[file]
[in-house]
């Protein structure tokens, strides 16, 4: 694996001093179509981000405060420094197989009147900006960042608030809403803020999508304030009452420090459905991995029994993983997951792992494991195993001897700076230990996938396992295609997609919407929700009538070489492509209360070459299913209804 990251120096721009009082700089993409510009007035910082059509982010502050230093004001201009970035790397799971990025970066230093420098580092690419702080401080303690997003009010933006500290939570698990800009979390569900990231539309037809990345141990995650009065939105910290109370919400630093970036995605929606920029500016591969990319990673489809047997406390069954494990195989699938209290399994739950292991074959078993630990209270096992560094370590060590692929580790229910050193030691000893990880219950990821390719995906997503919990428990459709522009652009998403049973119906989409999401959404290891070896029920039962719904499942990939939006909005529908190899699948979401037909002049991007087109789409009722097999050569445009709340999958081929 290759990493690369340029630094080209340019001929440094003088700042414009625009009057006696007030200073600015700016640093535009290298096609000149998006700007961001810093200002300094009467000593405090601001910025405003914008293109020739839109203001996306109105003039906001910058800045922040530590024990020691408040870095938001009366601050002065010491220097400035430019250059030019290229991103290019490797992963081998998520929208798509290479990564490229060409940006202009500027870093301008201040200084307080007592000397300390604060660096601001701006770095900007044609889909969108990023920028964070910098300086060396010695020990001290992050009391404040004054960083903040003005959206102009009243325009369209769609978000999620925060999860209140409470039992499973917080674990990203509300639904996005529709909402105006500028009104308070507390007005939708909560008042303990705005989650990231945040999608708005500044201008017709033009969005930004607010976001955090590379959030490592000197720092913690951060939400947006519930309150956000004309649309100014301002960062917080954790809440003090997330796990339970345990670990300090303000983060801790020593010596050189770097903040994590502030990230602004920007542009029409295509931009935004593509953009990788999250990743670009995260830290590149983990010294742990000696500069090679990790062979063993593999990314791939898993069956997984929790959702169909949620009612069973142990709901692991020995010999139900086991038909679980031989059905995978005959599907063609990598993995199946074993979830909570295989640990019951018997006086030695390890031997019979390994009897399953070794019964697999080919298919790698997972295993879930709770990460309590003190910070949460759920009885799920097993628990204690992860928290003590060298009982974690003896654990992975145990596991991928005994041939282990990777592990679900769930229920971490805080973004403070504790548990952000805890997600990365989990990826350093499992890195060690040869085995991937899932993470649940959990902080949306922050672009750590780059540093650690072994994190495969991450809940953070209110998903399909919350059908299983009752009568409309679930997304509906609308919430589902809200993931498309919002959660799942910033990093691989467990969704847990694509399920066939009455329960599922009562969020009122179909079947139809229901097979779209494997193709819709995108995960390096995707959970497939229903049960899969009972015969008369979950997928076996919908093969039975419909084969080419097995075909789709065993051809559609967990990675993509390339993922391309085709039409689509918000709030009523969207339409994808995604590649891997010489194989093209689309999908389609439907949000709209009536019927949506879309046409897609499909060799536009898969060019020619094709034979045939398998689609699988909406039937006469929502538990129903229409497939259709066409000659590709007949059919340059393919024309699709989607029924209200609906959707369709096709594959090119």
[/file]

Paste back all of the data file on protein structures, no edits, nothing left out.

[in-house]
């Protein structure tokens, strides 16, 4: 694996001093179509981000405060420094197989009147900006960042608030809403803020999508304030009452420090459905991995029994993983997951792992494991195993001897700076230990996938396992295609997609919407929700009538070489492509209360070459299913209804 990251120096721009009082700089993409510009007035910082059509982010502050230093004001201009970035790397799971990025970066230093420098580092690419702080401080303690997003009010933006500290939570698990800009979390569900990231539309037809990345141990995650009065939105910290109370919400630093970036995605929606920029500016591969990319990673489809047997406390069954494990195989699938209290399994739950292991074959078993630990209270096992560094370590060590692929580790229910050193030691000893990880219950990821390719995906997503919990428990459709522009652009998403049973119906989409999401959404290891070896029920039962719904499942990939939006909005529908190899699948979401037909002049991007087109789409009722097999050569445009709340999958081929 290759990493690369340029630094080209340019001929440094003088700042414009625009009057006696007030200073600015700016640093535009290298096609000149998006700007961001810093200002300094009467000593405090601001910025405003914008293109020739839109203001996306109105003039906001910058800045922040530590024990020691408040870095938001009366601050002065010491220097400035430019250059030019290229991103290019490797992963081998998520929208798509290479990564490229060409940006202009500027870093301008201040200084307080007592000397300390604060660096601001701006770095900007044609889909969108990023920028964070910098300086060396010695020990001290992050009391404040004054960083903040003005959206102009009243325009369209769609978000999620925060999860209140409470039992499973917080674990990203509300639904996005529709909402105006500028009104308070507390007005939708909560008042303990705005989650990231945040999608708005500044201008017709033009969005930004607010976001955090590379959030490592000197720092913690951060939400947006519930309150956000004309649309100014301002960062917080954790809440003090997330796990339970345990670990300090303000983060801790020593010596050189770097903040994590502030990230602004920007542009029409295509931009935004593509953009990788999250990743670009995260830290590149983990010294742990000696500069090679990790062979063993593999990314791939898993069956997984929790959702169909949620009612069973142990709901692991020995010999139900086991038909679980031989059905995978005959599907063609990598993995199946074993979830909570295989640990019951018997006086030695390890031997019979390994009897399953070794019964697999080919298919790698997972295993879930709770990460309590003190910070949460759920009885799920097993628990204690992860928290003590060298009982974690003896654990992975145990596991991928005994041939282990990777592990679900769930229920971490805080973004403070504790548990952000805890997600990365989990990826350093499992890195060690040869085995991937899932993470649940959990902080949306922050672009750590780059540093650690072994994190495969991450809940953070209110998903399909919350059908299983009752009568409309679930997304509906609308919430589902809200993931498309919002959660799942910033990093691989467990969704847990694509399920066939009455329960599922009562969020009122179909079947139809229901097979779209494997193709819709995108995960390096995707959970497939229903049960899969009972015969008369979950997928076996919908093969039975419909084969080419097995075909789709065993051809559609967990990675993509390339993922391309085709039409689509918000709030009523969207339409994808995604590649891997010489194989093209689309999908389609439907949000709209009536019927949506879309046409897609499909060799536009898969060019020619094709034979045939398998689609699988909406039937006469929502538990129903229409497939259709066409000659590709007949059919340059393919024309699709989607029924209200609906959707369709096709594959090119």